Blank Check (released in Europe as Blank Cheque) is a 1994 movie directed by Rupert Wainwright, starring Brian Bonsall, Karen Duffy, Miguel Ferrer, Tone Lōc, Michael Lerner and James Rebhorn and released by Walt Disney Pictures.
The story begins when bank robber Carl Quigley escapes from jail. Soon after his prison break, Quigley enters a warehouse and recovers $1,000,000 he had hidden there sometime before his arrest. After that introduction the plot switches to Preston Waters, a 12-year-old boy tormented by his brothers and ignored by his hyper capitalist dad. He goes to a bank to open an account, but gets laughed out, while at the same time Quigley is exchanging the bills through a corrupt bank employee using checks. After the meeting, Quigley runs over Preston's bicycle while he was riding it in the bank's parking lot.
Pressed for time as he sees a police car patrolling the area, Quigley gives Preston a signed blank check and tells him to give it to his dad so they can buy him a new bike. Instead, Preston writes himself a check for $1,000,000, cashes it with the inadvertent help of the corrupt bank employee and uses the money to go on a spending spree and romance a 30-year-old bank teller — until Quigley finds out what has been done and comes after him.
Not to be confused with the Art James Game Show of the same name that ran on NBC for 26 weeks in 1975, or the movie podcast Blank Check with Griffin & David, which eventually did cover their namesake for one of its episodes.
Tropes associated with this work:
- Butt-Monkey: Quigley escaped from prison, gave his stolen money to a trusted accomplice only for him to give it all to a 12-year-old boy who promptly spent it all. He tries to exact revenge (and get some of the money back), but just gets humiliated and sent to prison again with charges of laundering, forgeries and everything else that said 12-year-old boy did.
- Double Standard: Shay kisses Preston on the lips even though he's a prepubescent boy, while surrounded by police officers no less. If the genders were switched, the movie would likely never have been released and there'd be some real-life arrests.
- Fanservice: Shay Stanley for the boys and their dads in the audience, if you can look past the fact she technically dates and actually romantically kisses a child!.
- FBI Agent: Shay is revealed to be an undercover agent.
- A Fool and His New Money Are Soon Parted: Preston ends up spending most of his acquired fortune in less than a month.Quigley: How could you spend... a million dollars... in just six days?
Juice: You must have not been shopping lately.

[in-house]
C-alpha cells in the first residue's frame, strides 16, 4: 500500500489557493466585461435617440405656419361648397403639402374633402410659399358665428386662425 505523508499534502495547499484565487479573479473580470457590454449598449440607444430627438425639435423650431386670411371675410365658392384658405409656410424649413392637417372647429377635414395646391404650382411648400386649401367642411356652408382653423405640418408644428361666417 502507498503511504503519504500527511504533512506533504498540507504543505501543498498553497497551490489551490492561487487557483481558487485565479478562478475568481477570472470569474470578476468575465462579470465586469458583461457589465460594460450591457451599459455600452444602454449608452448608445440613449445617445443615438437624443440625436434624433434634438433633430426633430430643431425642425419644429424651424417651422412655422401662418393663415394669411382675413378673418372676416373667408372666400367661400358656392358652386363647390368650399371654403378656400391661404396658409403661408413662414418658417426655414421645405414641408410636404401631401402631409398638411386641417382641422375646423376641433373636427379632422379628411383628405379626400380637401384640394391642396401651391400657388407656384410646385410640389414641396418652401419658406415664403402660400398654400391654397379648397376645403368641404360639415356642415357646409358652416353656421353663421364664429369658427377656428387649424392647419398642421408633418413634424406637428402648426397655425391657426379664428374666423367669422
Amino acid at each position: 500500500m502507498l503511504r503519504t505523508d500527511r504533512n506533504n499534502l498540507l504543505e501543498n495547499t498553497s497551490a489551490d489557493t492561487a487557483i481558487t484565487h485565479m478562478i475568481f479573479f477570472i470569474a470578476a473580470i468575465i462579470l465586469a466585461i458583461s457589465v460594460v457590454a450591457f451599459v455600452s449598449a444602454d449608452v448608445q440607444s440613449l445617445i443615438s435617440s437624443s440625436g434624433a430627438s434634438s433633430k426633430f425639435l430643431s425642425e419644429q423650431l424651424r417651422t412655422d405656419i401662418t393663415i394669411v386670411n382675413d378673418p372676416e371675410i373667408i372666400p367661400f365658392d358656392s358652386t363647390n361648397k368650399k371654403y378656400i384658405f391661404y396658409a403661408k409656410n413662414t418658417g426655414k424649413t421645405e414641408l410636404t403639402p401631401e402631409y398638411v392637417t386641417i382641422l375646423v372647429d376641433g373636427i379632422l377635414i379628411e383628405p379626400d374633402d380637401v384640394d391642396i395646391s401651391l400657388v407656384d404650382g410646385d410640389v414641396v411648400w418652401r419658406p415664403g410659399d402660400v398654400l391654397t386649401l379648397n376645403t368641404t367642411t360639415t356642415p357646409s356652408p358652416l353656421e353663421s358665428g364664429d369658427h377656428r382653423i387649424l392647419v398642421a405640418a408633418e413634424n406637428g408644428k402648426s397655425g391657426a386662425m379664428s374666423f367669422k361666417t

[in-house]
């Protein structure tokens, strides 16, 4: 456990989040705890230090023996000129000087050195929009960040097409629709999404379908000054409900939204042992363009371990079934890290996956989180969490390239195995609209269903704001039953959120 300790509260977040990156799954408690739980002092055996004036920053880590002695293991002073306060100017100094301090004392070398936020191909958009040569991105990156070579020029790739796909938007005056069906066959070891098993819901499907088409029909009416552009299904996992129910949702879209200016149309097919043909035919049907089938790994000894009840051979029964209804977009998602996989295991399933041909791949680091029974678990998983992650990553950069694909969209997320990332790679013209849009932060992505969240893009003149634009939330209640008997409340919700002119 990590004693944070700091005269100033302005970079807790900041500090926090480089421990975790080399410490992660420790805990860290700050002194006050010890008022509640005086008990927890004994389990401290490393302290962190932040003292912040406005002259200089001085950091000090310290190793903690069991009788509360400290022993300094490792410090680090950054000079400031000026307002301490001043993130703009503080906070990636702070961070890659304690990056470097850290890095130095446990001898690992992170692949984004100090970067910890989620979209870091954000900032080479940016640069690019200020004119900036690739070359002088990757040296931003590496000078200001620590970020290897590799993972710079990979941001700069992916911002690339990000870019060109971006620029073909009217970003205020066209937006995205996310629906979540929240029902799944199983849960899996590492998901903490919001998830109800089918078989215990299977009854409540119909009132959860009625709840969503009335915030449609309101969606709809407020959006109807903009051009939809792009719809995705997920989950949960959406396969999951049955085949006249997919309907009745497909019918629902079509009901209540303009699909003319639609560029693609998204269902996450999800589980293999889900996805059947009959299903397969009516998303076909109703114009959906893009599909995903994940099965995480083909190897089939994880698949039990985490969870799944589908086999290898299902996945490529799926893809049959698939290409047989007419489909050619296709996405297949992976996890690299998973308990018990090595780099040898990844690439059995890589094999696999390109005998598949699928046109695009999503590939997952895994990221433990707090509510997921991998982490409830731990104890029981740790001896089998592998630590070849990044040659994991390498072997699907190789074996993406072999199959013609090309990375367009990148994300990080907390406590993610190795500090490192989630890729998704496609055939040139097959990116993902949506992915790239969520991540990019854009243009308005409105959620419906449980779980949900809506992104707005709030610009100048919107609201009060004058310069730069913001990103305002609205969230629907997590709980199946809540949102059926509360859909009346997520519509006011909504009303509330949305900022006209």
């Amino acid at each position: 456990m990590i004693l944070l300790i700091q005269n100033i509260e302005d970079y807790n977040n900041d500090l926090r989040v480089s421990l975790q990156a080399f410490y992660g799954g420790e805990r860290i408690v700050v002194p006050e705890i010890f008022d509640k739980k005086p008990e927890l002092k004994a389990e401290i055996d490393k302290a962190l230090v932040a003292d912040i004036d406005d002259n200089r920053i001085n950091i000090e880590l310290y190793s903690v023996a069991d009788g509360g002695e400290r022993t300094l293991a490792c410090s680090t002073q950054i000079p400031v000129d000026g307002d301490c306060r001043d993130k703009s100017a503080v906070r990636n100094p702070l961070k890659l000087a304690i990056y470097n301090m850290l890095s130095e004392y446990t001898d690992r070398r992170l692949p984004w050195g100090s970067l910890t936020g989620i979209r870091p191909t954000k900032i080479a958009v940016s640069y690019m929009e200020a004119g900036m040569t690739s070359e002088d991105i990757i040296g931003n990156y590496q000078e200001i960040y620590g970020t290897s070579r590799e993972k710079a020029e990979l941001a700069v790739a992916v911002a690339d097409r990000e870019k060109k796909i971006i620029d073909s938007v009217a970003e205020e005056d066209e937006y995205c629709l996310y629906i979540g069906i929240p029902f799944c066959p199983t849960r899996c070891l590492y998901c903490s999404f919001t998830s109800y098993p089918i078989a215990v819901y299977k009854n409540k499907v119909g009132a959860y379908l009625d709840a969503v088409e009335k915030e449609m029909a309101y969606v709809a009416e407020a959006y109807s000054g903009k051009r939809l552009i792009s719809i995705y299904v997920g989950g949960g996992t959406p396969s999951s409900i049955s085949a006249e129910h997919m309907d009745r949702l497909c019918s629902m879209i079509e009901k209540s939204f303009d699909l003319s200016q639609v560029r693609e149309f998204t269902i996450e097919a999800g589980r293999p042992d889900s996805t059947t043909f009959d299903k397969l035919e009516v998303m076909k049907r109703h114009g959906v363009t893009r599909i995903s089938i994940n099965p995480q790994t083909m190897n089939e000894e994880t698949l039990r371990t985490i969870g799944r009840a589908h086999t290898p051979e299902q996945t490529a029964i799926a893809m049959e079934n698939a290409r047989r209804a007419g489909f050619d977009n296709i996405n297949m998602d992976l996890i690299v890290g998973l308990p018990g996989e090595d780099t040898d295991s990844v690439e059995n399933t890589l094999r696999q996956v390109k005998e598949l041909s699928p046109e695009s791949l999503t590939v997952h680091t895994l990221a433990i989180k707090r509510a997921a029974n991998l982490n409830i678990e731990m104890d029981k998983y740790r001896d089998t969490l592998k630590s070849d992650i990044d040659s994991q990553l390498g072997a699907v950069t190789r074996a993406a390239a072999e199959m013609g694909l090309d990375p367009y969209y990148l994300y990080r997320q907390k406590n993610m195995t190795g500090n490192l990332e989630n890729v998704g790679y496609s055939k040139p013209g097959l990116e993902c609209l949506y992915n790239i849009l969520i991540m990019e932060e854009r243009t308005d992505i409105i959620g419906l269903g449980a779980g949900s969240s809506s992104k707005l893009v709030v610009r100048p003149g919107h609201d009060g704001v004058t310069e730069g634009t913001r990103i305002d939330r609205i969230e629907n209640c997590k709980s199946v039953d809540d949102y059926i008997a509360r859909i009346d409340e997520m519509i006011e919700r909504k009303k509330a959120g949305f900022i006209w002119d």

- "Home Alone" Antics: Near the end, Preston suddenly knows how to use the layout of his castle to stop the bad guys who are out to get him.
- Inflation Negation:
- Preston is given just $2 to spend at the carnival; he ends up finding only two kiddie rides worth that little.
- Part of Preston's father's Establishing Character Moment is filling a blank check that Preston's grandparents sent him as a birthday present with the grand deposit sum of eleven dollars (even if Preston's deadpan request for him to make it for a million dollars was as excessive as he chastised him for, there is no bank in history with an interest rate good enough to make something so little a "worthwhile addition" as he tells Preston — Preston uses his brothers' computer to calculate how much it would take him to earn a million on the interest rate of the account his father set for him alone and it comes back to about a thousand years). And he still gives Preston flak over not earning money.
- Quigley is genuinely shocked by how Preston was able to spend a million dollars in a week, despite having just chased the kid through his privately-owned castle and around the private amusement park/arcade he had installed throughout it.
- Invented Individual: Preston's alter ego "Mr. Macintosh."
- Preston's parents. Dad's a capitalist douchebag who only cares about his sons as long as they're trying to earn money and the mother is little better - she seldom initiates the abuse but she does give her support. His parents essentially let Preston's older brothers be complete assholes to him simply because they're starting up their own business and he isn't. Never mind the fact that Preston is approximately 12 and they don't do anything to help him accomplish this, either. The most jaw-dropping moment, however, is probably when Preston's bike is run over by a car and his parents are more concerned with the fact that he "didn't take care of his property" than, you know, the fact that their son was almost hit by a car. They then proceed to ground him for saying that the way they treat him compared to his brothers is unfair, totally unaware that they just proved him right.
- The bitchy party organizer who steals money from Preston without letting him get a word in.